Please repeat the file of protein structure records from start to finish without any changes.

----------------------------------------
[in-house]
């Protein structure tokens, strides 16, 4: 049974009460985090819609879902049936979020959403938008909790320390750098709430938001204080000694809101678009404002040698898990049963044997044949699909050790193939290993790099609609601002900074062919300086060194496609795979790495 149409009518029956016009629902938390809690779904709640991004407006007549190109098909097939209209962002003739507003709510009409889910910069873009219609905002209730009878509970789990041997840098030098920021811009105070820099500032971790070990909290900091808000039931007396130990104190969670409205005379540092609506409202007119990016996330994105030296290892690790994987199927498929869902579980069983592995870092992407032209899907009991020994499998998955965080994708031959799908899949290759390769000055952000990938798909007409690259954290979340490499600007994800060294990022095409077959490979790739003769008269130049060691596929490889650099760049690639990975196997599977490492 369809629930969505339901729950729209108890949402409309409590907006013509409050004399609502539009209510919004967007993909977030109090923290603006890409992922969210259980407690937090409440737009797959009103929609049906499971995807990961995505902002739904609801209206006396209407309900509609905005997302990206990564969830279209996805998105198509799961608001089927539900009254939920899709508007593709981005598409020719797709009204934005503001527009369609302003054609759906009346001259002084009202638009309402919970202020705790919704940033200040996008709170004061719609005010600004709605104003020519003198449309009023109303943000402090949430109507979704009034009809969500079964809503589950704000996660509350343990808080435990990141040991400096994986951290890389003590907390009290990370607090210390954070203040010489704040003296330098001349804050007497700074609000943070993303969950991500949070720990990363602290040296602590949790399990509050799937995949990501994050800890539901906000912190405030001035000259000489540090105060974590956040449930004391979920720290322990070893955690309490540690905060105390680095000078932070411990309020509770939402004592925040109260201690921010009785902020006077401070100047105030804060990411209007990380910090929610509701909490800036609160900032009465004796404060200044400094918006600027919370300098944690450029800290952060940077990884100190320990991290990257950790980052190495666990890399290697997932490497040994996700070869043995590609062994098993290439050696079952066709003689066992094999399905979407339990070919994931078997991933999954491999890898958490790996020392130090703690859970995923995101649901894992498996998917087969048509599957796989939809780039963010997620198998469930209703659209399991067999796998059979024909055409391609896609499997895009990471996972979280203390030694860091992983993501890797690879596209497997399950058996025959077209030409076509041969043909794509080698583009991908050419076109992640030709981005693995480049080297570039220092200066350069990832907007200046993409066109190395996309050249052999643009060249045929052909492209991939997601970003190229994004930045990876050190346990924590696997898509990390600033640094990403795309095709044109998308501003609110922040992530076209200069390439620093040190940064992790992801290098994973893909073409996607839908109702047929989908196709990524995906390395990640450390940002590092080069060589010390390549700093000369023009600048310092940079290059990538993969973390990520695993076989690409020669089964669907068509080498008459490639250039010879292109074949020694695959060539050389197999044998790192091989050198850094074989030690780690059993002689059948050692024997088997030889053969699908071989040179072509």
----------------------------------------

[in-house]
């Protein structure tokens, strides 16, 4: 049974009460985090819609879902049936979020959403938008909790320390750098709430938001204080000694809101678009404002040698898990049963044997044949699909050790193939290993790099609609601002900074062919300086060194496609795979790495 149409009518029956016009629902938390809690779904709640991004407006007549190109098909097939209209962002003739507003709510009409889910910069873009219609905002209730009878509970789990041997840098030098920021811009105070820099500032971790070990909290900091808000039931007396130990104190969670409205005379540092609506409202007119990016996330994105030296290892690790994987199927498929869902579980069983592995870092992407032209899907009991020994499998998955965080994708031959799908899949290759390769000055952000990938798909007409690259954290979340490499600007994800060294990022095409077959490979790739003769008269130049060691596929490889650099760049690639990975196997599977490492 369809629930969505339901729950729209108890949402409309409590907006013509409050004399609502539009209510919004967007993909977030109090923290603006890409992922969210259980407690937090409440737009797959009103929609049906499971995807990961995505902002739904609801209206006396209407309900509609905005997302990206990564969830279209996805998105198509799961608001089927539900009254939920899709508007593709981005598409020719797709009204934005503001527009369609302003054609759906009346001259002084009202638009309402919970202020705790919704940033200040996008709170004061719609005010600004709605104003020519003198449309009023109303943000402090949430109507979704009034009809969500079964809503589950704000996660509350343990808080435990990141040991400096994986951290890389003590907390009290990370607090210390954070203040010489704040003296330098001349804050007497700074609000943070993303969950991500949070720990990363602290040296602590949790399990509050799937995949990501994050800890539901906000912190405030001035000259000489540090105060974590956040449930004391979920720290322990070893955690309490540690905060105390680095000078932070411990309020509770939402004592925040109260201690921010009785902020006077401070100047105030804060990411209007990380910090929610509701909490800036609160900032009465004796404060200044400094918006600027919370300098944690450029800290952060940077990884100190320990991290990257950790980052190495666990890399290697997932490497040994996700070869043995590609062994098993290439050696079952066709003689066992094999399905979407339990070919994931078997991933999954491999890898958490790996020392130090703690859970995923995101649901894992498996998917087969048509599957796989939809780039963010997620198998469930209703659209399991067999796998059979024909055409391609896609499997895009990471996972979280203390030694860091992983993501890797690879596209497997399950058996025959077209030409076509041969043909794509080698583009991908050419076109992640030709981005693995480049080297570039220092200066350069990832907007200046993409066109190395996309050249052999643009060249045929052909492209991939997601970003190229994004930045990876050190346990924590696997898509990390600033640094990403795309095709044109998308501003609110922040992530076209200069390439620093040190940064992790992801290098994973893909073409996607839908109702047929989908196709990524995906390395990640450390940002590092080069060589010390390549700093000369023009600048310092940079290059990538993969973390990520695993076989690409020669089964669907068509080498008459490639250039010879292109074949020694695959060539050389197999044998790192091989050198850094074989030690780690059993002689059948050692024997088997030889053969699908071989040179072509």